16. A storage arrangement according to claim 10, wherein said digital data storage medium has stored therein linking digital data, which links said first and second digital image data files with one another, such that accessing of either of said first and second digital image data files causes the other digital image data file to be accessed from said digital data storage medium.

17. For use with a digital image processing system, in which multiple digital images of an object are stored on and accessed from a portable digital image recording medium and coupled to an image display device to produce a composite digital image containing attributes of each of said multiple digital images, said composite digital image being comprised of a matrix of image pixels, each pixel being represented by an associated digital code, and wherein said multiple digital images of said object contain information obtained from respectively different information sources, a storage arrangement of said multiple digital images on said portable digital image recording medium comprising:

a first digital image data file, stored in a first portion of said portable digital image recording medium and containing a plurality of digital codes associated with respective pixels of a first digital image, representative of a first aspect of said object obtained from a first of said respectively different information sources; and
a second digital image data file, stored in a second portion of said portable digital image recording medium, separate from said first portion thereof and containing a plurality of digital codes associated with respective pixels of a second digital image representative of a second aspect of said object obtained from a second of said respectively different information sources.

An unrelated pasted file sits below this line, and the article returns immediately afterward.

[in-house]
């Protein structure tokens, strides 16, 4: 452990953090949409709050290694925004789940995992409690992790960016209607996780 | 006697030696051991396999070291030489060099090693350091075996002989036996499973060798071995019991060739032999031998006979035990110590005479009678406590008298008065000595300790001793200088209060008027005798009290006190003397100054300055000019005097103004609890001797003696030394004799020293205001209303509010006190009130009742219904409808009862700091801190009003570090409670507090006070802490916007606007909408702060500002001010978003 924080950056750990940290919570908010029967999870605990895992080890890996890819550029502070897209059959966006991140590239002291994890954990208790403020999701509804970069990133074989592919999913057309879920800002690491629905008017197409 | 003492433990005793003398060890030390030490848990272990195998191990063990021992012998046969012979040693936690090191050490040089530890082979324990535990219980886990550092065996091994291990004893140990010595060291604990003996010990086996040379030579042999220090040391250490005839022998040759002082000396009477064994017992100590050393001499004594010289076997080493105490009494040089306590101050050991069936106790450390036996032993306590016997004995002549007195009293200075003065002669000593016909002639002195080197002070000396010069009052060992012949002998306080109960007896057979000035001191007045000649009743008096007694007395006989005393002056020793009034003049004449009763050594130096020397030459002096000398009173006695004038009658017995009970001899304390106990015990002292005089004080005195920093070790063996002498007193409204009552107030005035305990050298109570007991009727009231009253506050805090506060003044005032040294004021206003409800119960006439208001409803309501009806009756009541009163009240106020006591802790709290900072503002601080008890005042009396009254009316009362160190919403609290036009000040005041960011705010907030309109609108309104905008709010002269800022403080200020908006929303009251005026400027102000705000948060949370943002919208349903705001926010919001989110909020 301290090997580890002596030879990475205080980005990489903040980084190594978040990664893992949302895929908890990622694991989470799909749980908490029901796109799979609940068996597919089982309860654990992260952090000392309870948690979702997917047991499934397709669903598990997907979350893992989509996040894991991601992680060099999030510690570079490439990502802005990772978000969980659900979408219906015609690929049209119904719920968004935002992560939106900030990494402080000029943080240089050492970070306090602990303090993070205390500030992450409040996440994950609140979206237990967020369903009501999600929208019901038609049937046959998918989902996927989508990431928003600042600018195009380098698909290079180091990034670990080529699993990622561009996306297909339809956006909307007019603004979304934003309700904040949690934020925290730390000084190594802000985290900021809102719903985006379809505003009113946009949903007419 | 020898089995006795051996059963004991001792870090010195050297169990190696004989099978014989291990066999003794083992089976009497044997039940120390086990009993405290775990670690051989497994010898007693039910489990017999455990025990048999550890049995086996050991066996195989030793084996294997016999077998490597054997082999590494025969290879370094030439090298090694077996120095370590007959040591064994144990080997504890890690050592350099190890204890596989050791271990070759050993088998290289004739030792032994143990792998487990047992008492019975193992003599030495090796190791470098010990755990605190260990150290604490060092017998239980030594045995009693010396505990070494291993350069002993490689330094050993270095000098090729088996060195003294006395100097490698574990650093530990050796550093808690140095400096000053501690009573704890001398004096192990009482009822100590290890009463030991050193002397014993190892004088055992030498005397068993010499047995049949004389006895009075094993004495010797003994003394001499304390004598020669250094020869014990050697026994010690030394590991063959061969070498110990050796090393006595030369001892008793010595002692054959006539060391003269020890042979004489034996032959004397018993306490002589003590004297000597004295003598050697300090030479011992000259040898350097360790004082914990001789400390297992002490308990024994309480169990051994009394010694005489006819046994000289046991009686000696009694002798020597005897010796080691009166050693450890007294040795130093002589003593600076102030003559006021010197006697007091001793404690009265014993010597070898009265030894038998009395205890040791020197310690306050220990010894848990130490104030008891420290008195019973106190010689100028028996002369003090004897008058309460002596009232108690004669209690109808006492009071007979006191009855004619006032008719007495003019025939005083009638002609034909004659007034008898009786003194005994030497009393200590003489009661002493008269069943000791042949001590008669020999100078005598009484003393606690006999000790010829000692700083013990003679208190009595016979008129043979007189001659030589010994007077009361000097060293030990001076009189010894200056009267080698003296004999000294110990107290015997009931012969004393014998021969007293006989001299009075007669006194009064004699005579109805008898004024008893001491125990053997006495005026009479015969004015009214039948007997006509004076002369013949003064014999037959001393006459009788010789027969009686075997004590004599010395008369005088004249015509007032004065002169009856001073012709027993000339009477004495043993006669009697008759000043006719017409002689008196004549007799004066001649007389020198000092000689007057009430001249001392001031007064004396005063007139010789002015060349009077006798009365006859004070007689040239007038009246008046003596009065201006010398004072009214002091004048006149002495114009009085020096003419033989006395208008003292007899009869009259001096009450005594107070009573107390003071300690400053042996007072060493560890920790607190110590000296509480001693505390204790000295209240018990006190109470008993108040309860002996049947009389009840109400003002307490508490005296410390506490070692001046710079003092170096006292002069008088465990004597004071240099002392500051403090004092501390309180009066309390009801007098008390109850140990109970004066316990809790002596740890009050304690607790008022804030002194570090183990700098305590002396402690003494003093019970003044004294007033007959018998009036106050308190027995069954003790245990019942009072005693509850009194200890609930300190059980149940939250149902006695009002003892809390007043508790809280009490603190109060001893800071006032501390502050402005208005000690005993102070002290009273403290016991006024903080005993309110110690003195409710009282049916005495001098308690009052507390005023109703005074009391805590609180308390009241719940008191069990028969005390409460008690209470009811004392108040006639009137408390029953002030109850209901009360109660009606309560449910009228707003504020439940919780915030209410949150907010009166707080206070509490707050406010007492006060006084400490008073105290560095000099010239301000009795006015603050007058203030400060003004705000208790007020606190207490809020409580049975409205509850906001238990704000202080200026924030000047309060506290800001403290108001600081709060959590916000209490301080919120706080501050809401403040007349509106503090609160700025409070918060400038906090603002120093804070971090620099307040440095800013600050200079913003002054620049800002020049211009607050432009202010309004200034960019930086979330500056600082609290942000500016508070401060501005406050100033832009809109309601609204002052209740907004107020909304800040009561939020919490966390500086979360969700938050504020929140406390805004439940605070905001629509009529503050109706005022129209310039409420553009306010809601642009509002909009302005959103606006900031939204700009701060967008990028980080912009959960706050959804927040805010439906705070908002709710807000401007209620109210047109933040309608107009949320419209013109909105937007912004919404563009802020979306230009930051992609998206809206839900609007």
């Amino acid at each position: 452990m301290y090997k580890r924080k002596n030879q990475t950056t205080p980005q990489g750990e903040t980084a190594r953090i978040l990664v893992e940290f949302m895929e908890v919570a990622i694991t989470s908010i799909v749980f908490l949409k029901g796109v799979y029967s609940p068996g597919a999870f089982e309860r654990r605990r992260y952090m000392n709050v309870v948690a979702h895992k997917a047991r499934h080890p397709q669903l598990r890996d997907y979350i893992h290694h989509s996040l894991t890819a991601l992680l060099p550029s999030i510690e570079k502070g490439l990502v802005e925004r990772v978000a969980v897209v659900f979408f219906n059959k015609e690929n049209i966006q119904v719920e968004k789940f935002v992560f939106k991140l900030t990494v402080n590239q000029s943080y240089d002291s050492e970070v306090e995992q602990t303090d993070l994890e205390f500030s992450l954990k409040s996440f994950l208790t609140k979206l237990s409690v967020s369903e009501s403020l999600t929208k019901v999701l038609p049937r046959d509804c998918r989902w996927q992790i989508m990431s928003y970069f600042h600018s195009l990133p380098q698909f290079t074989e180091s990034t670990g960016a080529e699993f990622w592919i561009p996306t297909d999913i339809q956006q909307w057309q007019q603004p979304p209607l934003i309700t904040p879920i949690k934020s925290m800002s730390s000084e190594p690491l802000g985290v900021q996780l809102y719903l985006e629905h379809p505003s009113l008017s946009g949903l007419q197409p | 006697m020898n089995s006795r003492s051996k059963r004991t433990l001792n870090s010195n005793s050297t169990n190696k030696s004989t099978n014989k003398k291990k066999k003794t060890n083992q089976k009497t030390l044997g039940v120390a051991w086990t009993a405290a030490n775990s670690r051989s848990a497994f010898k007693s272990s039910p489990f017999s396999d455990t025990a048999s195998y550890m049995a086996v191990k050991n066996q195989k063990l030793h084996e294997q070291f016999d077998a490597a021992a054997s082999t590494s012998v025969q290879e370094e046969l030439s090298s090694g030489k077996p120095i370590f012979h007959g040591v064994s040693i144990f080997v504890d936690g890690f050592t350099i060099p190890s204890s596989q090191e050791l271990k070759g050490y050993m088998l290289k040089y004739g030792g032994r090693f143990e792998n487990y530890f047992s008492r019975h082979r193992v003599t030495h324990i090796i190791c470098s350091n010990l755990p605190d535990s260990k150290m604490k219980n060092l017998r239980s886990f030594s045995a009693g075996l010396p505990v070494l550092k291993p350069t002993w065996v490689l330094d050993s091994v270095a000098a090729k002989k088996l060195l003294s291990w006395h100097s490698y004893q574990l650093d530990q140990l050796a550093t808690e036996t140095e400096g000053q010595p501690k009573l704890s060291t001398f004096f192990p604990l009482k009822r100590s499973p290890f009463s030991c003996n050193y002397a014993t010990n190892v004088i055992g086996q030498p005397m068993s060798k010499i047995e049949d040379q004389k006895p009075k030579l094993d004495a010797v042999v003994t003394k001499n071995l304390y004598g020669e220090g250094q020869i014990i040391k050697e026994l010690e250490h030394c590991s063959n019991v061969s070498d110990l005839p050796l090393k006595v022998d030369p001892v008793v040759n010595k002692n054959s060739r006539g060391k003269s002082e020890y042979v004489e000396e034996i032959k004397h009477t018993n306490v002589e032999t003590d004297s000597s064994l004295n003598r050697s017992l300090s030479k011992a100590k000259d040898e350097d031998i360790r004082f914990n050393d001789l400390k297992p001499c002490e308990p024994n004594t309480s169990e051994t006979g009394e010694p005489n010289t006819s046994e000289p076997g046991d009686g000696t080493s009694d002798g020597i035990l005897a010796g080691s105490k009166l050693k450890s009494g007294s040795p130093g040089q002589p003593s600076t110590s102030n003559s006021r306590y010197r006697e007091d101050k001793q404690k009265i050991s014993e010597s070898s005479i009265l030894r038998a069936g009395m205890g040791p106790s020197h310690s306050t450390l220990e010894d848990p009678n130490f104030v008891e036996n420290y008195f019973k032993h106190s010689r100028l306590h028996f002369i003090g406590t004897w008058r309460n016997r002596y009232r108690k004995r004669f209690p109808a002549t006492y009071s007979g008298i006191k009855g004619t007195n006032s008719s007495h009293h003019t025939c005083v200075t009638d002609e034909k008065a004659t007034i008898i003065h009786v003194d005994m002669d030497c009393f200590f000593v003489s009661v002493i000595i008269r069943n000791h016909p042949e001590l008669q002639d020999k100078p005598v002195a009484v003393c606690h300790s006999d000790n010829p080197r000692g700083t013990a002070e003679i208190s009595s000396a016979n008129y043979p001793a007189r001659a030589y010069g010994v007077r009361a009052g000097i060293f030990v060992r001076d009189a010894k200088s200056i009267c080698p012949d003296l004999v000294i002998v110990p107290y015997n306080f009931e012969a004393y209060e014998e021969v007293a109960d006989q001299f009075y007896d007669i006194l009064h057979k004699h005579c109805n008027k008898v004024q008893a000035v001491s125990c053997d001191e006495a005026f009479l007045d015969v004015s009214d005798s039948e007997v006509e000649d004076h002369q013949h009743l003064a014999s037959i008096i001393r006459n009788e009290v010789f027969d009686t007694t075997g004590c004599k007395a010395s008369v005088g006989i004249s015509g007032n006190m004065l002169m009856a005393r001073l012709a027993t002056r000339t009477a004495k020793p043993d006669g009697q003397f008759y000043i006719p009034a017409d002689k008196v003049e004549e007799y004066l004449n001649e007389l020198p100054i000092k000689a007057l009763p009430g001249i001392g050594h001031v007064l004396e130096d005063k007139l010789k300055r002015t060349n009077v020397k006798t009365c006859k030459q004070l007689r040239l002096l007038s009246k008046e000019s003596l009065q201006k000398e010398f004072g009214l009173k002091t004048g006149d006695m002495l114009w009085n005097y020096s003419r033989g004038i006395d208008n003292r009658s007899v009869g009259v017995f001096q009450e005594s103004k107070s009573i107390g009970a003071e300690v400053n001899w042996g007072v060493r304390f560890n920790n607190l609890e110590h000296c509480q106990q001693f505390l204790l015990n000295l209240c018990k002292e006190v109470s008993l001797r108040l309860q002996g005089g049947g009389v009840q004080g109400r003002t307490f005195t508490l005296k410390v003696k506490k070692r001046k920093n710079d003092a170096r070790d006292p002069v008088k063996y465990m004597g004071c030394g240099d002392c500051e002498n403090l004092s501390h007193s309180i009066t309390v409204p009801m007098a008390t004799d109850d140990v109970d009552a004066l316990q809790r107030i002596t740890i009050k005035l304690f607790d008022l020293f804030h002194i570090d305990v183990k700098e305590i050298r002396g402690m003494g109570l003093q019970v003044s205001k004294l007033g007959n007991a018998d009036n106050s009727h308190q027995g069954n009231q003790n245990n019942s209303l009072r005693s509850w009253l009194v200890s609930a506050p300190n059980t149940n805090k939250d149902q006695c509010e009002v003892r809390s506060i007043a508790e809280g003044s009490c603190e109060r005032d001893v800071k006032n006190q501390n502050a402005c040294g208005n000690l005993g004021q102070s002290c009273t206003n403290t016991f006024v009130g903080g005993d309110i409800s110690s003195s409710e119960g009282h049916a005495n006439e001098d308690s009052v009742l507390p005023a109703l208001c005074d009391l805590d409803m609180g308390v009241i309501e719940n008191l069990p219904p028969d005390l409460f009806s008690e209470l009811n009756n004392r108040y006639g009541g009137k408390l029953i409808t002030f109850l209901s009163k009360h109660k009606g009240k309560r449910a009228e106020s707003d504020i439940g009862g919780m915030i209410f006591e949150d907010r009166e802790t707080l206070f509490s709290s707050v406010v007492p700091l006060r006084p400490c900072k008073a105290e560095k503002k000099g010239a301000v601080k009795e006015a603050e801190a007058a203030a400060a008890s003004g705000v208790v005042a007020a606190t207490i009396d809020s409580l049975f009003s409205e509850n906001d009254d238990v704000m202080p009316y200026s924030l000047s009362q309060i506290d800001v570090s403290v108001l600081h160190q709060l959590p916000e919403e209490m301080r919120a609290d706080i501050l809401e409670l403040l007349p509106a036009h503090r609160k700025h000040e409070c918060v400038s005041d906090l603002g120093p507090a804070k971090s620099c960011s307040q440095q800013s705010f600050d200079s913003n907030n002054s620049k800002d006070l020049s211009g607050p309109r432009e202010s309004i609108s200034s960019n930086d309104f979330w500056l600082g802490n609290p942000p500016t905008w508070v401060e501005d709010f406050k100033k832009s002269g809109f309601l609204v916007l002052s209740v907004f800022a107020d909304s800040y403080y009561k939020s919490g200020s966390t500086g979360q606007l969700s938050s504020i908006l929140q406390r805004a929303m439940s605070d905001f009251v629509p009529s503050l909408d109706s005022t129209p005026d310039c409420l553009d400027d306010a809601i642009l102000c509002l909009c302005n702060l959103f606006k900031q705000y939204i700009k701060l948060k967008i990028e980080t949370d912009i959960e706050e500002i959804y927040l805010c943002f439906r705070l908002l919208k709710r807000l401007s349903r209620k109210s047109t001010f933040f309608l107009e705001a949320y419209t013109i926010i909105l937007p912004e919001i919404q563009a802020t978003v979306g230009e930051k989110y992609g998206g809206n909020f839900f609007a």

18. A storage arrangement according to claim 17, wherein neither of said first and second digital image files contains photographic image information.

19. A storage arrangement according to claim 17, wherein first digital image file contains photographic image information, whereas said second digital image file contains no photographic image information.

20. A storage arrangement according to claim 17, wherein said first and second digital image files contain respectively different photographic image information.

21. A storage arrangement according to claim 17, wherein said portable digital image recording medium has stored therein linking digital data, which links said first and second digital image data files with one another, such that accessing of either of said first and second digital image data files causes the other of said first and second digital image data files to be accessed.

22. A storage arrangement according to claim 17, wherein said portable digital image recording medium comprises a digital compact disc.

Referenced Cited

U.S. Patent Documents

4685068 August 4, 1987 Greco et al.
4888648 December 19, 1989 Takeuchi et al.
4969204 November 6, 1990 Melnychuck et al.
4970666 November 13, 1990 Welsh et al.
5218455 June 8, 1993 Kristy
5241659 August 31, 1993 Parulski
5241671 August 31, 1993 Reed et al.

Foreign Patent Documents

61-214692 September 1986 JPX
1005292 January 1989 JPX
4174652 June 1992 JPX

Other references

  • Systems and Computers in Japan, vol. 21, No. 7, 1990, New York, US, pp. 86-95, Inoue et al, "Component Image Filing System For Image Synthesis" (paragraph 2.2-paragraph 3.1).

Patent History

Patent number: 5381526
Type: Grant
Filed: Sep 11, 1992
Date of Patent: Jan 10, 1995
Assignee: Eastman Kodak Company (Rochester, NY)
Inventor: Richard N. Ellson (Rochester, NY)
Primary Examiner: Mark R. Powell
Assistant Examiner: Kee M. Tung
Attorney: Edward Dugas
Application Number: 7/943,630

Classifications

Current U.S. Class: 395/164; 395/131; 395/162; Plural Scanner Station (358/408)
International Classification: G06F 1562;